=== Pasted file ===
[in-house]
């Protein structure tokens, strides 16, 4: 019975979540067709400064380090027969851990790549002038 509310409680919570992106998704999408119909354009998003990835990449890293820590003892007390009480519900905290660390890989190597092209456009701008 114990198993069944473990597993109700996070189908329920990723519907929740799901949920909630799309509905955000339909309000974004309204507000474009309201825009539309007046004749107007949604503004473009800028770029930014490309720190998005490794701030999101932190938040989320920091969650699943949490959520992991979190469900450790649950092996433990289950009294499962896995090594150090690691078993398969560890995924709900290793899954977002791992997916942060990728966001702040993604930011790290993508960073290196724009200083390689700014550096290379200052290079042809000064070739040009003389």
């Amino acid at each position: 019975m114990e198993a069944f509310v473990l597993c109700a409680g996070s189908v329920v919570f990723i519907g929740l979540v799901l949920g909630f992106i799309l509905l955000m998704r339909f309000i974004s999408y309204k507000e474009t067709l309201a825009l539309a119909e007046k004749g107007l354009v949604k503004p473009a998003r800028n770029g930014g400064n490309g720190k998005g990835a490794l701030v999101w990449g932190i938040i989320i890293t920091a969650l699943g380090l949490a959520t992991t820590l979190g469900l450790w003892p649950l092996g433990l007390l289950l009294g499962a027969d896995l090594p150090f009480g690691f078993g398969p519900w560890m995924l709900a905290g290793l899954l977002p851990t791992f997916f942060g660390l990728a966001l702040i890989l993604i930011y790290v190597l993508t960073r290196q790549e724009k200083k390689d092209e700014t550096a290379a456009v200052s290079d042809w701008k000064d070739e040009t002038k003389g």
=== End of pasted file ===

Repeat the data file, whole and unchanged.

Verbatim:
[in-house]
């Protein structure tokens, strides 16, 4: 019975979540067709400064380090027969851990790549002038 509310409680919570992106998704999408119909354009998003990835990449890293820590003892007390009480519900905290660390890989190597092209456009701008 114990198993069944473990597993109700996070189908329920990723519907929740799901949920909630799309509905955000339909309000974004309204507000474009309201825009539309007046004749107007949604503004473009800028770029930014490309720190998005490794701030999101932190938040989320920091969650699943949490959520992991979190469900450790649950092996433990289950009294499962896995090594150090690691078993398969560890995924709900290793899954977002791992997916942060990728966001702040993604930011790290993508960073290196724009200083390689700014550096290379200052290079042809000064070739040009003389």
């Amino acid at each position: 019975m114990e198993a069944f509310v473990l597993c109700a409680g996070s189908v329920v919570f990723i519907g929740l979540v799901l949920g909630f992106i799309l509905l955000m998704r339909f309000i974004s999408y309204k507000e474009t067709l309201a825009l539309a119909e007046k004749g107007l354009v949604k503004p473009a998003r800028n770029g930014g400064n490309g720190k998005g990835a490794l701030v999101w990449g932190i938040i989320i890293t920091a969650l699943g380090l949490a959520t992991t820590l979190g469900l450790w003892p649950l092996g433990l007390l289950l009294g499962a027969d896995l090594p150090f009480g690691f078993g398969p519900w560890m995924l709900a905290g290793l899954l977002p851990t791992f997916f942060g660390l990728a966001l702040i890989l993604i930011y790290v190597l993508t960073r290196q790549e724009k200083k390689d092209e700014t550096a290379a456009v200052s290079d042809w701008k000064d070739e040009t002038k003389g």